Originally Posted By: Nancy JMy extra two cents would be "I met a woman who is very experienced in cadaver dog and SAR work" How do you know that? She may in fact be, but there are a lot of people in SAR I would not give a plugged nickel for and we have worked with some folks who were "very experienced" "highly respected" yadayadayada- to find out they were actually quite clueless. I guess what I am saying is she may be really good, but you don't know.
She went to the world trade center after 9-11. She is going to get another one of her dogs FEMA certified this weekend... I guess I don't know if she is "very experienced" or totally "clueless" but she doesn't sound like novice.
Originally Posted By: Nancy J Are you prepared for the sight and smell of a dead body?
I am not squeamish. I really was just wondering if it is possible to get your dog to be proficient in both air and ground disturbance tracking. I didn't think it would be easy and appreciate the advice to try for our schutzhund titles first. It makes perfect sense to do so.
I have seen a dead body- I will never forget it. It was on my tenth birthday- the 'body' I found dead was my dad. Without going into details it wasn't pretty. I figure if I could handle seeing my father that I would be able to handle a stranger. I could be wrong, he wasn't out exposed to the elements for extended periods of time, but having dealt with that psychological blow so young I think I am more prepared than most.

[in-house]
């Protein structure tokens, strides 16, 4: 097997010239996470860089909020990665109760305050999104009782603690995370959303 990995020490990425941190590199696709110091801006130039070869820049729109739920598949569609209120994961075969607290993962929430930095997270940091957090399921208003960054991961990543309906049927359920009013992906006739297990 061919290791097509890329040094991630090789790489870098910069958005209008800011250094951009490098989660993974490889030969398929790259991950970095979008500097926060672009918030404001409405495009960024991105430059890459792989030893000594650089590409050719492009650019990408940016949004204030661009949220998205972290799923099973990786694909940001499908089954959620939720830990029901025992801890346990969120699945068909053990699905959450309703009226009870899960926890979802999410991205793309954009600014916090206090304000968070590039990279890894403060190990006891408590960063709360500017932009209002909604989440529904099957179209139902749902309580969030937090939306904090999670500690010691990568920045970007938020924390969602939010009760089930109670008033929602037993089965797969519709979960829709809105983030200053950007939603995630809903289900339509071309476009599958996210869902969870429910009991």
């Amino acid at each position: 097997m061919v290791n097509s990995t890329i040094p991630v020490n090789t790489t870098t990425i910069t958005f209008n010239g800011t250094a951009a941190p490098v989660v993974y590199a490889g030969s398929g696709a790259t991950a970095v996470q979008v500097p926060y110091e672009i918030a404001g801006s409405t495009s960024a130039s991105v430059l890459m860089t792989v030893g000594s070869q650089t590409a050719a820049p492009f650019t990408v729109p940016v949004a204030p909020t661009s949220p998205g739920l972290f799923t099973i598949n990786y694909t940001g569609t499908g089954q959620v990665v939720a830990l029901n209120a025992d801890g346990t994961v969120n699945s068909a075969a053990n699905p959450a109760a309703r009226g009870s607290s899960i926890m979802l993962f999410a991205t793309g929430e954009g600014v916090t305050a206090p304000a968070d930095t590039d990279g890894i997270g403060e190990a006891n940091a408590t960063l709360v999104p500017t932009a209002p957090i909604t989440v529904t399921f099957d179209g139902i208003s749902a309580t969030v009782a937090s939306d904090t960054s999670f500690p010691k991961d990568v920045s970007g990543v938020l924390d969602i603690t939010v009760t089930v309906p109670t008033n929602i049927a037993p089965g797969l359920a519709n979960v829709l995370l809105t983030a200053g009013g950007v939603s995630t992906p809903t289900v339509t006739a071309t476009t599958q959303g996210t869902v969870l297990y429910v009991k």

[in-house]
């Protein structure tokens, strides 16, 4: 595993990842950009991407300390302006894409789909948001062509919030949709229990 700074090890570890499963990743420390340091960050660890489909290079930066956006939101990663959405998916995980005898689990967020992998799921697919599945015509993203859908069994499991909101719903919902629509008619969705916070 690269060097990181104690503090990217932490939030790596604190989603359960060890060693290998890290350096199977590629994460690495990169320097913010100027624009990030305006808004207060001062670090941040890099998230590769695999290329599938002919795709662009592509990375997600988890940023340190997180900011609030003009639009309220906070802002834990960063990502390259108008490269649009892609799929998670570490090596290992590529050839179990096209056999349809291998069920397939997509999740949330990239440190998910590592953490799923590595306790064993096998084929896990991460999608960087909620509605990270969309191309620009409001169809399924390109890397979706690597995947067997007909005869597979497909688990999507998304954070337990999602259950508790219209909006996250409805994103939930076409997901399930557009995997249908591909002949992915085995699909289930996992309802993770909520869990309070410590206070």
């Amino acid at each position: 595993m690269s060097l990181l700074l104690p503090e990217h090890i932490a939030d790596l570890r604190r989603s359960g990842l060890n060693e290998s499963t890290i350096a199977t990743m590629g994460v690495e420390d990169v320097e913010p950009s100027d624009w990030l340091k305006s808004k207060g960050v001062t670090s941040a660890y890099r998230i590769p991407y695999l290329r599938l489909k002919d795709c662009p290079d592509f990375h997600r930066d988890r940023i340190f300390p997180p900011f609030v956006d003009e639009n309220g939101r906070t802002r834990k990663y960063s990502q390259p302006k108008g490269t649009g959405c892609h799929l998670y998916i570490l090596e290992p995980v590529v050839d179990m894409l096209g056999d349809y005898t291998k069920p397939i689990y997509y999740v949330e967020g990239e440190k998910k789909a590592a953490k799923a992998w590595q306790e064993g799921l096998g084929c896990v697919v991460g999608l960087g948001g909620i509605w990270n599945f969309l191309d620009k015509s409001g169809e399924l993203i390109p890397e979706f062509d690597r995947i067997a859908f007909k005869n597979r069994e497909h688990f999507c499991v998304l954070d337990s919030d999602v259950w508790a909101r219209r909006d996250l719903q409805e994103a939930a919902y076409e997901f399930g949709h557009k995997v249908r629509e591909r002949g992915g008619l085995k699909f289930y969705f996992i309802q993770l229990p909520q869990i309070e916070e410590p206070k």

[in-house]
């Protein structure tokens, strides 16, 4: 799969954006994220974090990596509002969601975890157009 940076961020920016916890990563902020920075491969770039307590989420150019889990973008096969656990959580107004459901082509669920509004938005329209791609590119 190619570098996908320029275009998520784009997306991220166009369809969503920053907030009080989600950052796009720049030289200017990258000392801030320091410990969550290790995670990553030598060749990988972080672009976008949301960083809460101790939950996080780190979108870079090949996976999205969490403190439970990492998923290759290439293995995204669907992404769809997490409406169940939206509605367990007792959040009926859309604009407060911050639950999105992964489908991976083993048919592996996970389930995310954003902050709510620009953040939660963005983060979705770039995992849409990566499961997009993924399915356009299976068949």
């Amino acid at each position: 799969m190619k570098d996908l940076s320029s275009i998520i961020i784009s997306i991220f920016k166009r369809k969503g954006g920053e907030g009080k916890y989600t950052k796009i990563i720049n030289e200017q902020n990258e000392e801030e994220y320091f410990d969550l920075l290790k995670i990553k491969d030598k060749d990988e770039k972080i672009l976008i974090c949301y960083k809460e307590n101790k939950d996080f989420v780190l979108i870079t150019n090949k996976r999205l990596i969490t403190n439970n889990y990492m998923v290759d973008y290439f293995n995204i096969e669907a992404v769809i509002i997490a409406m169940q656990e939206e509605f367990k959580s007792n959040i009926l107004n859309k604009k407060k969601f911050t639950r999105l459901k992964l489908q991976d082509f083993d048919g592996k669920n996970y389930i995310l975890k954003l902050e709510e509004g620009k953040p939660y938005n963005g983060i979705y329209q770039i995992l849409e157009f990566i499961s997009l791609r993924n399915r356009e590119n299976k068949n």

Originally Posted By: Nancy J We are not trying to discourage you - I know it sounds like that - just things to throw into the hoppers as you think.
I'm 29, my GSD is 5 months old. Everyone starts somewhere- this is possibly my somewhere. I was excited yesterday having had a door open to new possibilities with a chance for real reward. Schutzhund is a lot of fun, but I also wanted to do something community service oriented. I have talked to a friend whose (now ex) wife was involved in SAR, he left me with the impression that since I work a full time job it was impossible to do. We didn't speak about cadaver dog work. When this possibly "clueless" woman approached me with the thought that I could do cadaver I was excited by the opportunity. I also took it as a huge compliment that after seeing me work this little pup she thought I could become a cadaver dog handler, provided I work hard.
I know I may not be able to do cadaver or SAR with this puppy- I'm checking out my options by meeting with her and making connections to the group. I will always have a GSD and be interested in community service. If I learn more, click with the group and don't freak out perhaps in a few years with this GSD or the next I could be working toward getting certified. I realize cadaver and SAR is the deep end of the pool.
Please don't hold my prior ignorance against me. I have the utmost respect for anyone who donates their time to such noble causes. I just want a chance to make a difference too.
How did you get involved?